Appeals Court Upholds Florida Bathroom Policy - The American Spectator | USA News and Politics
Appeals Court Upholds Florida Bathroom Policy

A U.S. appeals court upheld last Friday a Florida school board policy that required students to use bathrooms consistent with their biological sex.

By a 7–4 vote, the 11th U.S. Circuit Court of Appeals ruled that a policy put in place by the St. Johns County School Board did not discriminate against transgender students by forbidding them from using the bathroom corresponding to their gender identity.

The case emanates from 2017, when Drew Adams, a biological female identifying as a male, sued Allen D. Nease High School in Ponte Vedra Beach for prohibiting her from using the boys restroom and directing her toward a unisex bathroom or the girls washroom. Adams’ suit, filed through her mother, claimed that she was discriminated against according to the equal protection clause of the Constitution and to Title IX, the federal statute banning sex discrimination by schools.

This vote overturns rulings by earlier courts. A trial court ruled in Adams’ favor, as did a three-judge panel of the appeals court, twice, each time by a 2–1 vote. The full court, however, granted the school board’s request to reconsider the case en banc, that is, before the full bench.

Writing for the majority, Judge Barbara Lagoa said that the school board did not single out transgender students for discrimination but gave them an alternative to using the washroom corresponding to their biological sex — a sex-neutral bathroom. “Ultimately, there is no evidence of purposeful discrimination against transgender students by the School Board,” she wrote, “and any disparate impact that the bathroom policy has on those students does not violate the Constitution.”

On the Title IX issue, she wrote that the school board’s policy comported with the definition of sex at the time of Title IX’s passage, in 1972, and “allows schools to provide separate bathrooms on the basis of biological sex.” She said that Congress, not the courts, should rule “[w]hether Title IX should be amended to equate ‘gender identify’ and ‘transgender status’ with ‘sex.’”

The appeals court also said that the school board policy “advances the important governmental objective of protecting students’ privacy interests in the bathroom” as well as shields their bodies from the opposite sex during their period of physical development.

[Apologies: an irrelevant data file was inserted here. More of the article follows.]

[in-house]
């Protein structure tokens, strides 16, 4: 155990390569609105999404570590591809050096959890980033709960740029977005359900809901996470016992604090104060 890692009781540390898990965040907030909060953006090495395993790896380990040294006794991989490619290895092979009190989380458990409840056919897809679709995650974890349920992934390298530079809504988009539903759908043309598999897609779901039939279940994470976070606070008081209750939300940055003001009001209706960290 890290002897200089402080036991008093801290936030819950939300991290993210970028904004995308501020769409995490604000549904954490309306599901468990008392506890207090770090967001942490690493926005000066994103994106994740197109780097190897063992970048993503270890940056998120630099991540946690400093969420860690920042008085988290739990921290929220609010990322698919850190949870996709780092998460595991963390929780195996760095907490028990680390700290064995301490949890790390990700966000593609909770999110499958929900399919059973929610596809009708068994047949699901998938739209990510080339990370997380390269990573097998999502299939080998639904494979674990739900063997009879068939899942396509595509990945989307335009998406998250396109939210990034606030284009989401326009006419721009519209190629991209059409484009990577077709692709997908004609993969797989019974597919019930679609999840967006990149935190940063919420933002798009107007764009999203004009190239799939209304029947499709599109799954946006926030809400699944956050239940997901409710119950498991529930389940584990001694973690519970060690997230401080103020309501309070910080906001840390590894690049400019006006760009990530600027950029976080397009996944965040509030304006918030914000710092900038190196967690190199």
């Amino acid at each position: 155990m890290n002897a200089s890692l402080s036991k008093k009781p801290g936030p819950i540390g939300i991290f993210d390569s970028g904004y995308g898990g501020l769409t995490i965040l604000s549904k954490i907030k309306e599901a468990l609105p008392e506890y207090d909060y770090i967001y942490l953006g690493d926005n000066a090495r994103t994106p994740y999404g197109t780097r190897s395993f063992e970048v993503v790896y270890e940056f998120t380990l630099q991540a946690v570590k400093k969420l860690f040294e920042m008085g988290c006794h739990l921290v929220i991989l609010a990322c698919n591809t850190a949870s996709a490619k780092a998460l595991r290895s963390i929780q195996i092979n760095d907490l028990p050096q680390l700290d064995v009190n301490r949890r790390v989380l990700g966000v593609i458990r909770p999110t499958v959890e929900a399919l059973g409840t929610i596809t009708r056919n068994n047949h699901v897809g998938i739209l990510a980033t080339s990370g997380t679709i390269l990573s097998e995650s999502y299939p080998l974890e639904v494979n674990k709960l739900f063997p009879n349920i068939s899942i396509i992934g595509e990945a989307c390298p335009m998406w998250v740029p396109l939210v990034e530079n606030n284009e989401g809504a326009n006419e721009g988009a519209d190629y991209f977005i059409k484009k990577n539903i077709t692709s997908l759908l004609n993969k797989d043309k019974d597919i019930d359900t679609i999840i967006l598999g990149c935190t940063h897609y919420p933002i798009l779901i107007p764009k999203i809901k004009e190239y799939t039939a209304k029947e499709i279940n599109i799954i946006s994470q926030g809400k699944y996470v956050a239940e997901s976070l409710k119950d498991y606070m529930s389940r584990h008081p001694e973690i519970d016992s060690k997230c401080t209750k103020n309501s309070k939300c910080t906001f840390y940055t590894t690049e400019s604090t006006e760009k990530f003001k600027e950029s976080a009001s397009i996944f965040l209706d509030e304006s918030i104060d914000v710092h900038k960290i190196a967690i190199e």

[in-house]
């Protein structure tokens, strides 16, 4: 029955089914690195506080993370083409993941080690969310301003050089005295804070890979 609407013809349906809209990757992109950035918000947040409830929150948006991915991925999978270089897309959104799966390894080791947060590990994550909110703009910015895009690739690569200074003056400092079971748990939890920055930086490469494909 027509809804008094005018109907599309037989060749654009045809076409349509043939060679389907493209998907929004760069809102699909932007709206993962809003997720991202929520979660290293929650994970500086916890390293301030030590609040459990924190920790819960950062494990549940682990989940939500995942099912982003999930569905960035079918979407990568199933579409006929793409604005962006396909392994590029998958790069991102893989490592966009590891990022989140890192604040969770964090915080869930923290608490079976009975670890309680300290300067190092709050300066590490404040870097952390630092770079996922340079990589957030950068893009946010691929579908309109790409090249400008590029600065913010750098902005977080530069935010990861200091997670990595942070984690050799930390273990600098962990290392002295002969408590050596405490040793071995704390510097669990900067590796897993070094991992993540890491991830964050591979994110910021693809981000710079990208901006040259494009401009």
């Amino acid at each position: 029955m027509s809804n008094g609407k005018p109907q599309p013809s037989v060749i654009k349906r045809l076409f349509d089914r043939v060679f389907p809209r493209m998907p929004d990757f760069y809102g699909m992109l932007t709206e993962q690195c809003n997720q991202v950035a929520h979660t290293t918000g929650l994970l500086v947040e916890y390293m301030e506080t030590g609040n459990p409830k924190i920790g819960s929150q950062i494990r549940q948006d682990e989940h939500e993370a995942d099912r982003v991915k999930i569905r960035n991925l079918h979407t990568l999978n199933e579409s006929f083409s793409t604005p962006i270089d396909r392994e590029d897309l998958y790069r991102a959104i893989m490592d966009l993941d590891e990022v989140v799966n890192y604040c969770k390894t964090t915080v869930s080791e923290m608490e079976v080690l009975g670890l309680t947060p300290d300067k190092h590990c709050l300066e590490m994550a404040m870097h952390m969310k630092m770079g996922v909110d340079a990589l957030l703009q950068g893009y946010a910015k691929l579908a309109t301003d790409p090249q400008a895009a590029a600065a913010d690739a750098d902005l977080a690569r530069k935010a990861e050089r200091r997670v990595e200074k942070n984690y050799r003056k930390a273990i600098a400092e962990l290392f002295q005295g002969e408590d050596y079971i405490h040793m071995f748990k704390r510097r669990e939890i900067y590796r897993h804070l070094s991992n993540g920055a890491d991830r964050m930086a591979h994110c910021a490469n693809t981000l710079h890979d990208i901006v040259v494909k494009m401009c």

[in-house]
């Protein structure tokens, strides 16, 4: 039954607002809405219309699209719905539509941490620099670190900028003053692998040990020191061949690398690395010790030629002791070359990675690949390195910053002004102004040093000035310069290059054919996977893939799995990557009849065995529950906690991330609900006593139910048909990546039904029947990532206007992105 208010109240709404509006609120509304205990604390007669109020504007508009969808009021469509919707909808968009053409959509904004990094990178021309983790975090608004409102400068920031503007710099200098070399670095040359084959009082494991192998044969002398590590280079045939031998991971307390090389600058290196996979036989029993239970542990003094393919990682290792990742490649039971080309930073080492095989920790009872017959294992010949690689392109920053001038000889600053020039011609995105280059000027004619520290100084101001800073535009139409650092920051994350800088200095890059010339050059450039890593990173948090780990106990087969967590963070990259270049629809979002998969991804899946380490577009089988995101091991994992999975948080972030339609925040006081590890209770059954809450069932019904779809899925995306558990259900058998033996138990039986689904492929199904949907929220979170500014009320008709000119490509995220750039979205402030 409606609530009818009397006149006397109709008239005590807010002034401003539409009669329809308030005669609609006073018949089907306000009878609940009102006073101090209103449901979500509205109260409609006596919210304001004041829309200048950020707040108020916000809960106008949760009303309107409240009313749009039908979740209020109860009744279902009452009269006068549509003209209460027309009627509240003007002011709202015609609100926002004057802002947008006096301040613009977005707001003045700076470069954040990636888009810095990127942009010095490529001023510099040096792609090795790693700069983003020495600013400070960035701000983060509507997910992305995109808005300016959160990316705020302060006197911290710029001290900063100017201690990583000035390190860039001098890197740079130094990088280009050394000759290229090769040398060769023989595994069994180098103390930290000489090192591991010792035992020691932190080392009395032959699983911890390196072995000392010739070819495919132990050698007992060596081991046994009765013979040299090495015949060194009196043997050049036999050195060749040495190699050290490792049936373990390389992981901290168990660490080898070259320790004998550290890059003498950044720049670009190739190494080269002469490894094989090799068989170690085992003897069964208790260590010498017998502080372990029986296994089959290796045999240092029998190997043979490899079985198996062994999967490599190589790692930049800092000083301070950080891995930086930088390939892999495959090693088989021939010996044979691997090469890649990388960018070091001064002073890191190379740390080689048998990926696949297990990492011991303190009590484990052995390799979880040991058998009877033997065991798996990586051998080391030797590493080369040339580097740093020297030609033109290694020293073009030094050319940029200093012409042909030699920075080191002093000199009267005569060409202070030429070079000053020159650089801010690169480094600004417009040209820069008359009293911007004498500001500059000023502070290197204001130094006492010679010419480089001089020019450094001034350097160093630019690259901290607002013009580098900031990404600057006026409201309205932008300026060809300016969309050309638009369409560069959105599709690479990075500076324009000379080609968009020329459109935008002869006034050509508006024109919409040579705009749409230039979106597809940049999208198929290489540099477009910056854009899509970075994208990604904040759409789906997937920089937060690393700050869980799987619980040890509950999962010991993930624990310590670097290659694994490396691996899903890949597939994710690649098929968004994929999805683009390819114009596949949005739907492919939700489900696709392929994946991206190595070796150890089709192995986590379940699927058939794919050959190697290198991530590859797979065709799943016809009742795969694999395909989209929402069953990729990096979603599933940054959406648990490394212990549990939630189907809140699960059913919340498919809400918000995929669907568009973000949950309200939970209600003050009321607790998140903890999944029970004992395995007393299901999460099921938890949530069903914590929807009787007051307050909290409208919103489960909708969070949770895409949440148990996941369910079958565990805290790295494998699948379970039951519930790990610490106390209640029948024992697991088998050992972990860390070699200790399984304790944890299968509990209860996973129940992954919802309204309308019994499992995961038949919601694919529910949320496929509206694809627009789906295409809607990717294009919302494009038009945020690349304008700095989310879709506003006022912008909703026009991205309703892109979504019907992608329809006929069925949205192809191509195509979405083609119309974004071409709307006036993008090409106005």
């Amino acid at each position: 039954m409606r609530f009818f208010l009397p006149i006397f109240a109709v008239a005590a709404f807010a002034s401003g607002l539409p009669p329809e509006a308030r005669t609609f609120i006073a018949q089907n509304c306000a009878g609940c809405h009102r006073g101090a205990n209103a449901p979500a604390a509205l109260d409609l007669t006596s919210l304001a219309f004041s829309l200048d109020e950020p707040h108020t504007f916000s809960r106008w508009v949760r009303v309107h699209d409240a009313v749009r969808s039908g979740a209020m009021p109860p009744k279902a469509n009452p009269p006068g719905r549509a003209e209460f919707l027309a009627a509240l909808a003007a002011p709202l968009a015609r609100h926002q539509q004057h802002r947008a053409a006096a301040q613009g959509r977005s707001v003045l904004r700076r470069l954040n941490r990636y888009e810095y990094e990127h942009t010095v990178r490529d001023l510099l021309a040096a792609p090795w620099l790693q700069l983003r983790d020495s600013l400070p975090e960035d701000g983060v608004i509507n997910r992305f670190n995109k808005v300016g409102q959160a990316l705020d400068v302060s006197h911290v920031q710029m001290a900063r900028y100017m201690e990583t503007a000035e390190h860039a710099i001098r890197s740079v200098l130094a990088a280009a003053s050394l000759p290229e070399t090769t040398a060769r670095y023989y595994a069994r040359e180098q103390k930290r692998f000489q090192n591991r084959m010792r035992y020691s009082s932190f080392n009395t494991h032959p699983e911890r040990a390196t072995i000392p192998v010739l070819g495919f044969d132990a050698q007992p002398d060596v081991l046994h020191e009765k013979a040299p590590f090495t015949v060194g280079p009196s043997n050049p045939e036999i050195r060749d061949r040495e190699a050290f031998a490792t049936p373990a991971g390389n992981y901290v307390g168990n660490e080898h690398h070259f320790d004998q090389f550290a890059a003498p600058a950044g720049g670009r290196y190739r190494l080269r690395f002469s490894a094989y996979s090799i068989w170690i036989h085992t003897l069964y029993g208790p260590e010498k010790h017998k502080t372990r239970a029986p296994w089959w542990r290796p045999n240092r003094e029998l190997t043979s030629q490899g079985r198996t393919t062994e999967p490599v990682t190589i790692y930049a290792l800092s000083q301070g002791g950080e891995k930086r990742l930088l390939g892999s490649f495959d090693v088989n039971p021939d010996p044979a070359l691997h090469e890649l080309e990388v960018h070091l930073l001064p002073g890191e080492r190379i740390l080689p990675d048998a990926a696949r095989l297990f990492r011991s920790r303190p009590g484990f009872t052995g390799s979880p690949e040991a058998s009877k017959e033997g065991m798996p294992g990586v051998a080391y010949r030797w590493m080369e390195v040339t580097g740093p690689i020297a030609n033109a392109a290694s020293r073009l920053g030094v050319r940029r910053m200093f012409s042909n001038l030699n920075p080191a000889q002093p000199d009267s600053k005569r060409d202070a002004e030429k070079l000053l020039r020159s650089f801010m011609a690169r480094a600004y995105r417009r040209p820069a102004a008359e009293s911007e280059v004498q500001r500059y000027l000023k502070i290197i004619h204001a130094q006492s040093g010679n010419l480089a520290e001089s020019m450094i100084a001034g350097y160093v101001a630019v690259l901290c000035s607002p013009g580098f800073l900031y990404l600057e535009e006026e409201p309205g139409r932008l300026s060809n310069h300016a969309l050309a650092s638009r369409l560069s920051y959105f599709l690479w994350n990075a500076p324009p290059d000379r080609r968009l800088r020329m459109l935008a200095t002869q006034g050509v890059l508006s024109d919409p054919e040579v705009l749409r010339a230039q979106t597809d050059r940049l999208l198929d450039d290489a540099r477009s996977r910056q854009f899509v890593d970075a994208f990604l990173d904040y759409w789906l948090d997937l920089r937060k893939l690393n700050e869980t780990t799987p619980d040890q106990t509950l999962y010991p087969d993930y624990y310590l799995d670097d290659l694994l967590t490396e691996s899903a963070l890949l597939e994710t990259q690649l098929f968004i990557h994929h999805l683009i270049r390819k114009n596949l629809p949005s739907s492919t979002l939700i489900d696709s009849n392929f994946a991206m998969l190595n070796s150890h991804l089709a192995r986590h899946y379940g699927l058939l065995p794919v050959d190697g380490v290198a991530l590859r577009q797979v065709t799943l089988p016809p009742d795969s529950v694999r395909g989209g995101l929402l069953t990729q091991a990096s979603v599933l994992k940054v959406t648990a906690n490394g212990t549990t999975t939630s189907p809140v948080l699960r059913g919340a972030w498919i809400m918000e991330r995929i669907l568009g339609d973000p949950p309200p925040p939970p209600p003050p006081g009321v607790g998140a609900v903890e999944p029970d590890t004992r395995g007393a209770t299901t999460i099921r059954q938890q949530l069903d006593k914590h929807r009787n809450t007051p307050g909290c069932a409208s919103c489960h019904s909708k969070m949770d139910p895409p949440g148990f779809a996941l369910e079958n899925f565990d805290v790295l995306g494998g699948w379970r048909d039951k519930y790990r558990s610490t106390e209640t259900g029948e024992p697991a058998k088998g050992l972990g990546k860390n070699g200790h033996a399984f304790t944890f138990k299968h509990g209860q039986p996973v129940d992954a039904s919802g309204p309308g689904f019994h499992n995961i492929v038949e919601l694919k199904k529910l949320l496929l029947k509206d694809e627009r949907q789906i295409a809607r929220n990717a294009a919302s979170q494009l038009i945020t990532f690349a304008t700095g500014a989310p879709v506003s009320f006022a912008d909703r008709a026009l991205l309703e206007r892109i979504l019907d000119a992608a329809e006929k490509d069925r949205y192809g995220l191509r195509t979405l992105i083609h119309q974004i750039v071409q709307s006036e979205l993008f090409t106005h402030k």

Judge Jill Pryor, in her dissent, wrote, “The bathroom policy categorically deprives transgender students of a benefit that is categorically provided to all cisgender students—the option to use the restroom matching one’s gender identity.”

The decision, which broke down on what could be termed political lines — the seven yea votes came from Republican appointees; the four nay votes, from Democrat appointees — varies with rulings in bathroom cases in other courts. Both the 7th Circuit and the 4th Circuit have ruled that transgender male students could use the bathroom that jibes with their gender identity. This ambiguity in rulings leads some to speculate that the Supreme Court will be inclined to take up this case, in order to settle law in this area.

The Supreme Court had a chance to consider a similar case in 2021 but permitted to remain in place the decision of a lower court, which overturned a similar law in a Virginia school district. The Supreme Court denied cert to the Gloucester County school board, which had reversed a policy by Gloucester High School that allowed a transgender male, Gavin Grimm, to use the boys restroom, a move that was then subsequently reversed by the 4th Circuit.

Some of these lower courts have cited as precedent in their rulings a Supreme Court decision from June 2020, by a 6–3 margin, that federal civil-rights law prohibits employers from discriminating on the basis of sexual orientation or gender identity. The justices maintained that the Civil Rights Act of 1964, which outlawed discrimination on account of sex, should be expanded to include sexual orientation and gender identity. Justice Neil Gorsuch, who wrote the majority opinion, said, “An employer who fires an individual merely for being gay or transgender defies the law.” In his opinion, however, he explicitly said that the court wasn’t addressing the issue of bathrooms or locker rooms. “[W]e do not purport to address bathrooms, locker rooms, or anything else of the kind. The only question before us is whether an employer who fires someone simply for being homosexual or transgender has discharged or otherwise discriminated against that individual ‘because of such individual’s sex,’” he wrote. He said bathroom disputes would have to be decided by future litigation.

School-bathroom issues join debates about biological males competing against females in athletics and an array of concerns from conservatives about minors wishing to alter their sex characteristics, including by surgery, as the most incendiary transgender issues yet to be resolved.

READ MORE from Tom Raabe:

Teachers Don’t Want to Tell Parents What’s Going on in Their Kids’ Classrooms

Michigan Mom Denied Quest for Educational Transparency

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